# OFFSET_SET    -->    Offset from sunset (max ± 60 minutes)
# CRON_CMD_RISE -->    Command to be executed at sunrise
# CRON_CMD_SET  -->    Command to be executed at sunset
# latitude      -->    In Perl script. Your location. Positive is East
# longitude     -->    In Perl script. Your longitude. Positive is North

# Then simply run this script manually once. From then on it will run
# daily just after midnight to set today's sunrise and sunset times.

# Some path information

# Configuration
OFFSET_RISE=0           # Offset in minutes to sunrise (max ± 60 min)
OFFSET_SET=0            # Offset in minutes to sunset (max ± 60 min)

# Scripts to run at sunrise and sunset

# Crontab extras
CRON_HEADER="# Sunrise and sunset scripts"
CRON_FLG_RISE="# cron at sunrise"
CRON_FLG_SET="# cron at sunset"

# Main cron task which sets the switching times for the next day
CRON_TSK_FLG="# Set new sunrise and sunset times"
CRON_TSK_CMD="01\t0\t*\t*\t*\t$BINPATH/cronsunriset.sh 2>&1"

# Embedded Perl script to calculate sunrise and sunset times
# Script requires: libdatetime-astro-sunrise-perl to be installed
# Result is in this format: 2015-01-08T08:41:00 to 2015-01-08T16:51:00
BOTH=$(/usr/bin/perl -x $0)
echo <<'__END__' > /dev/null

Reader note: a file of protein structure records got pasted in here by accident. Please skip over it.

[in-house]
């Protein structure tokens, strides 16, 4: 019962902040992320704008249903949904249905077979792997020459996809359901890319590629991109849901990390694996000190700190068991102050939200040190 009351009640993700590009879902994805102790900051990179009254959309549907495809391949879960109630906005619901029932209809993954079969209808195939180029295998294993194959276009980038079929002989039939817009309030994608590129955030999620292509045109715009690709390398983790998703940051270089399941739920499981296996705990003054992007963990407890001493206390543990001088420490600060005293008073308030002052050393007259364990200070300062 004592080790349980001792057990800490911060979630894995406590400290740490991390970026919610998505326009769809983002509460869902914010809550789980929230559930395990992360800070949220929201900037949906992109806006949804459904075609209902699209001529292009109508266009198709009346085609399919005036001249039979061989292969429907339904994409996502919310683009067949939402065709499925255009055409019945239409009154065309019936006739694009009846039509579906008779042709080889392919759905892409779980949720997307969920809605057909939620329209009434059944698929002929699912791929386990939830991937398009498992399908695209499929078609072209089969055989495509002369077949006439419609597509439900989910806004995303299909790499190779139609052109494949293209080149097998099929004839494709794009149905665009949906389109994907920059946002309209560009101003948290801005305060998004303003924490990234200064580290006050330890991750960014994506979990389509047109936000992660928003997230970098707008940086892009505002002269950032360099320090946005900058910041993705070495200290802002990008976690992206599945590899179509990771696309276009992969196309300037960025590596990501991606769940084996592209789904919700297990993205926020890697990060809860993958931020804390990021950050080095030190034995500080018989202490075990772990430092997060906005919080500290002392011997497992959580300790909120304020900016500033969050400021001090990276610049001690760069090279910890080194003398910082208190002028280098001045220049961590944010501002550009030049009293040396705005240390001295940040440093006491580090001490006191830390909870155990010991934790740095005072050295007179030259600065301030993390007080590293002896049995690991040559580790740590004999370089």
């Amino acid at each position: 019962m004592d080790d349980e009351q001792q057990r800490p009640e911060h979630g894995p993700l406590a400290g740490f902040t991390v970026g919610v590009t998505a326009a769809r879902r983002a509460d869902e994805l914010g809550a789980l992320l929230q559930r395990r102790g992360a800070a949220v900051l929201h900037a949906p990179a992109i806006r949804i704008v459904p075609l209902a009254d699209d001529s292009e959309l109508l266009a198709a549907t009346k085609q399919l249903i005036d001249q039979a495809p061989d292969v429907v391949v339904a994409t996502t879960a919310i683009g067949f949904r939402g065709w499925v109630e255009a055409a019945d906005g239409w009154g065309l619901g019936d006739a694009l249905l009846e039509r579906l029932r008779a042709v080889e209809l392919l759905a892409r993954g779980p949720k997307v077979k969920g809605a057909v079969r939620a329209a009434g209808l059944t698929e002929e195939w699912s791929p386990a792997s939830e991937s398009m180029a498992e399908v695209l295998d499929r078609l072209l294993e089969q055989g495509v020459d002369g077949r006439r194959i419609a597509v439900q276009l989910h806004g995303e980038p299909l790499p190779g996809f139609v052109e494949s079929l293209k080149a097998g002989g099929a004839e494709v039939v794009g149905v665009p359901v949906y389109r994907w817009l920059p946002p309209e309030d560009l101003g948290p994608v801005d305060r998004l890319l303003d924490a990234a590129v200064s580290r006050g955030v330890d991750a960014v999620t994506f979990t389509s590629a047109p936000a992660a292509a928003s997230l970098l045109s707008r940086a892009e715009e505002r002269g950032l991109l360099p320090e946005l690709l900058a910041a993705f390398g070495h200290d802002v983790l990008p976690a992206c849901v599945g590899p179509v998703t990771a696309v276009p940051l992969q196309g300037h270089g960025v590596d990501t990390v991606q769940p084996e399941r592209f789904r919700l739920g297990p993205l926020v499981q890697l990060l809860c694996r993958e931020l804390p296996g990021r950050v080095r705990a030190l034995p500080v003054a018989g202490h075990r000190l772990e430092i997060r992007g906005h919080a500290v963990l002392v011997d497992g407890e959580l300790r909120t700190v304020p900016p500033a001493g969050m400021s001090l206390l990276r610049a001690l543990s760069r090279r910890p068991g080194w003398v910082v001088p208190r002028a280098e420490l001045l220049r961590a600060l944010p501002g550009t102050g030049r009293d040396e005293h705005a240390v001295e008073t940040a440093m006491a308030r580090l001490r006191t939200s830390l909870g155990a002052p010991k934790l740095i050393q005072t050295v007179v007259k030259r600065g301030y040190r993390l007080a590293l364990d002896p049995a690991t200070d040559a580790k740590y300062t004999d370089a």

#! /usr/bin/perl -wl
# Change latitude and longitude to your location.

use DateTime;
use DateTime::Astro::Sunrise;
$latitude = "+51.592996"; $longitude = "+5.171443";
$sr = DateTime::Astro::Sunrise->new($longitude, $latitude, 0, 3);
$date = DateTime->now; $date->set_time_zone("local");
($rise, $set) = $sr->sunrise($date);
$rise->set_time_zone("local"); $set->set_time_zone("local");
print $rise, " to ", $set, "\n";
# End of embedded Perl script

# Isolate sunrise and sunset times
SUNRISE=$(echo "$BOTH" | awk '{ print $1 }' | awk -FT '{ print $2 }')
SUNSET=$(echo "$BOTH" | awk '{ print $3 }' | awk -FT '{ print $2 }')

# Split into hours and minutes
SUNRISE_H=$(echo "$SUNRISE" | awk -F: '{print $1}')
SUNRISE_H=$((10#$SUNRISE_H))    # Strip leading 0 (otherwise number is mistaken for octal base)
SUNRISE_M=$(echo "$SUNRISE" | awk -F: '{print $2}')
SUNRISE_M=$((10#$SUNRISE_M))    # Strip leading 0 (otherwise number is mistaken for octal base)
SUNSET_H=$(echo "$SUNSET" | awk -F: '{print $1}')
# No need to strip leading 0, there never is one in the sunset hour